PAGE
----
IN RE: the Claim of James E. BRESSOR

Reset A A Font size: Print

Supreme Court, Appellate Division, Third Department, New York.

IN RE: the Claim of James E. BRESSOR, Appellant, v. MARRIOTT CORPORATION, Respondent. Workers' Compensation Board, Respondent.

Decided: June 28, 2001

Before:  MERCURE, J.P., PETERS, SPAIN, CARPINELLO and MUGGLIN, JJ. Michalik & Harrington (Paul M. Michalik of counsel), Lackawanna, for appellant. Williams & Williams (Ellen Shanahan Becker of counsel), Buffalo, for Marriott Corporation, respondent.

Appeal from a decision of the Workers' Compensation Board, filed June 16, 1999, which ruled that claimant's workers' compensation claim was untimely filed.

In January 1990, claimant, a revenue reporting clerk, began to experience seizures at regular monthly intervals.   He subsequently realized that these seizures coincided with increases in his workload during the fourth week of each month when the employer “closed” its books.   In October 1994, at the request of his treating physician, claimant was given a reduced workload and the seizures stopped until January 1995, when a co-worker resigned and her duties, as well as his own, were assigned to claimant.   He again began to experience seizures which increased in frequency until he ceased working in April 1995, after the employer refused his request for a reduced workload.   There is evidence in the record that claimant suffers from partial epilepsy related to a congenital neurologic condition and that the work-related stress may have played a role in triggering the seizures.

Claimant filed a claim for workers' compensation benefits in May 1995 and the employer timely raised the issue of whether the claim was barred by the two-year limitations period of Workers' Compensation Law § 28.   The Workers' Compensation Board ultimately concluded that the seizure disorder was not an occupational disease and that, while an epileptic seizure disorder that becomes symptomatic due to a claimant's working conditions can constitute an accident, claimant's seizure disorder became symptomatic in January 1990 when he first sought medical treatment for a seizure.   Accordingly, the Board found the claim untimely filed, prompting this appeal by claimant.

Claimant does not dispute the Board's finding of no occupational disease and argues, instead, that he sustained an accident in January 1995, which would make his claim timely.   We agree.1  In Matter of Middleton v. Coxsackie Correctional Facility, 38 N.Y.2d 130, 379 N.Y.S.2d 3, 341 N.E.2d 527, upon which the Board relied, the Court of Appeals concluded that “the concept of time-definiteness required of an accident can be thought of as applying to either the cause or the result, so that there can be a compensable accident where there is an exposure to a condition over a protracted period during which the victim succumbs to a disease culminating in a relatively sudden collapse” (id., at 135, 379 N.Y.S.2d 3, 341 N.E.2d 527).   In this case, however, there is no evidence of claimant's gradual succumbing to a progressive disorder.   Rather, there is evidence that claimant suffered seizures when exposed to stress at work.   Nevertheless, based upon either the cause or the result, we find nothing irrational in the conclusion that claimant sustained an accident in January 1990 when the seizure disorder became symptomatic and he sought medical treatment.   That, however, is not the end of the inquiry.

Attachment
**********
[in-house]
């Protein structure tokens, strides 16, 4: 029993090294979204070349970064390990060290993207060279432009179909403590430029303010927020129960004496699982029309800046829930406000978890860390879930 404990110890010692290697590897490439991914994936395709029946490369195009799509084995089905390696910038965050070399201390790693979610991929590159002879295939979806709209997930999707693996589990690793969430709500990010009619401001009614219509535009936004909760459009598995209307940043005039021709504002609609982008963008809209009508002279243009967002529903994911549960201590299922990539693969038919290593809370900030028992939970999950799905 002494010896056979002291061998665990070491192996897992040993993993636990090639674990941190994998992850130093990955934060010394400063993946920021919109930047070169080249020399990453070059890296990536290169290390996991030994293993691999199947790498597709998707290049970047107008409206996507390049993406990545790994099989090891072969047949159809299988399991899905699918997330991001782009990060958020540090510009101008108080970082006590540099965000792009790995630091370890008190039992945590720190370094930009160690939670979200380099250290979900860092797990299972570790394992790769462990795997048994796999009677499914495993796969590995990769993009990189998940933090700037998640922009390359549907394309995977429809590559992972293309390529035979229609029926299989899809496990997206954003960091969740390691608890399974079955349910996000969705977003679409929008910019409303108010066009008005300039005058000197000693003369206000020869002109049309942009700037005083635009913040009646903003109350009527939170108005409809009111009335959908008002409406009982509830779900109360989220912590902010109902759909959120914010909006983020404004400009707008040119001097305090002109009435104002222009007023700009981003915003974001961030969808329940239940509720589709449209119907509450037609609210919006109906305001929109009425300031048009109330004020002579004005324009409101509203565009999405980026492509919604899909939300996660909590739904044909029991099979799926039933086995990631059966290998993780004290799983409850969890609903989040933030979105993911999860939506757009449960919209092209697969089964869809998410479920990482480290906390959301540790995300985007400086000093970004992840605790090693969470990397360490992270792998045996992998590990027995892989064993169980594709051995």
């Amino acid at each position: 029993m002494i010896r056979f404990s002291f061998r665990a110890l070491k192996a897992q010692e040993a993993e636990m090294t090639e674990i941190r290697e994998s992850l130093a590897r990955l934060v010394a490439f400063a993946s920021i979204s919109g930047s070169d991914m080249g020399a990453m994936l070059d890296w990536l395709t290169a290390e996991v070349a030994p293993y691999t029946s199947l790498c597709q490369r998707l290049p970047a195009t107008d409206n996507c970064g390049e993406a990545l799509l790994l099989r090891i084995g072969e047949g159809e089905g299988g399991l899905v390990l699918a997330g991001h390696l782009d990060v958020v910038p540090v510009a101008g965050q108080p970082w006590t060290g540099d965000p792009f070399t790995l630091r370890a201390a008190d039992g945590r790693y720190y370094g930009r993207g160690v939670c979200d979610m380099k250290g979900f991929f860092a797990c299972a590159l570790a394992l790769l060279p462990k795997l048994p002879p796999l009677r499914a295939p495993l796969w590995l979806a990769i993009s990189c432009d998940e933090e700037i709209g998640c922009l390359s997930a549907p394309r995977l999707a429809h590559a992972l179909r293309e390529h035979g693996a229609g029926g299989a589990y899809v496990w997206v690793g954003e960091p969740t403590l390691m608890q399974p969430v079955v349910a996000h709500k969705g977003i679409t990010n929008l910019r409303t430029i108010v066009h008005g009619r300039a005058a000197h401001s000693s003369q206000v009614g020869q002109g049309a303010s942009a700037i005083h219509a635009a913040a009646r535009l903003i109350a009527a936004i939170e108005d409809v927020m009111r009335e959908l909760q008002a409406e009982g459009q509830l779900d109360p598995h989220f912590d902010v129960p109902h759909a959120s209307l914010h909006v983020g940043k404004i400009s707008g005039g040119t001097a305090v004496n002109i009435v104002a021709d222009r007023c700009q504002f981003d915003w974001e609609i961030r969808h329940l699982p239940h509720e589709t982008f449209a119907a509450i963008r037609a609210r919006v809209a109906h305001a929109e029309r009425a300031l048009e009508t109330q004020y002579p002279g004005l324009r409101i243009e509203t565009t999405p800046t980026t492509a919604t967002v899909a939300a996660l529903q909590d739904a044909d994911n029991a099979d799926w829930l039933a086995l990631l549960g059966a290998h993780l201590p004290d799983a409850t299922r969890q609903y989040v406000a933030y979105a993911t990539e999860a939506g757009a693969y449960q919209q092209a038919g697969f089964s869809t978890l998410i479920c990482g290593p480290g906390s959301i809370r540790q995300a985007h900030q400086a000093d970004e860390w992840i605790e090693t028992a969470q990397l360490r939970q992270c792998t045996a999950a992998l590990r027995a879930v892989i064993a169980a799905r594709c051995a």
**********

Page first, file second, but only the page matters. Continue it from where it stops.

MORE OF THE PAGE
Inasmuch as claimant suffered seizures within two years of the filing of the claim, the Board must have concluded that those seizures were a consequence of the January 1990 onset of the seizure disorder.   There is, however, no evidence in the record to support such a conclusion.   In October 1994, when claimant's workload was reduced, both the cause and the result of the January 1990 accident ended.   Claimant was no longer exposed to periodic stress at work, the seizure disorder became asymptomatic and, therefore, there were no more seizures.   In January 1995, when claimant was assigned additional duties, there was a second cause, i.e., new work-related stress, with its own result, i.e., the seizure disorder that had been asymptomatic became symptomatic.   There is no evidence that the first episode of symptomatic seizure disorder, which began in January 1990 and ended in October 1994, caused or contributed in any way to the second episode, which began in January 1995.   The second episode, therefore, is separate and distinct from the first episode for the purpose of an accident within the meaning of the Workers' Compensation Law (see, Matter of Kozlowski v. Sober Inc., 234 A.D.2d 725, 726-727, 650 N.Y.S.2d 902).   Accordingly, the claim was timely filed in May 1995.

ORDERED that the decision is reversed, with costs, and matter remitted to the Workers' Compensation Board for further proceedings not inconsistent with this Court's decision.


1.   The Board found the record insufficiently developed to determine whether claimant's seizure disorder actually constituted an accident within the meaning of the Workers' Compensation Law. For the purpose of the timeliness issue, we have assumed that claimant may ultimately prevail on the accident issue and the issue of causal relationship between his seizures and the stress of his job.   Our decision should not be read as deciding those issues, which are for the Board to decide.



Copied to clipboard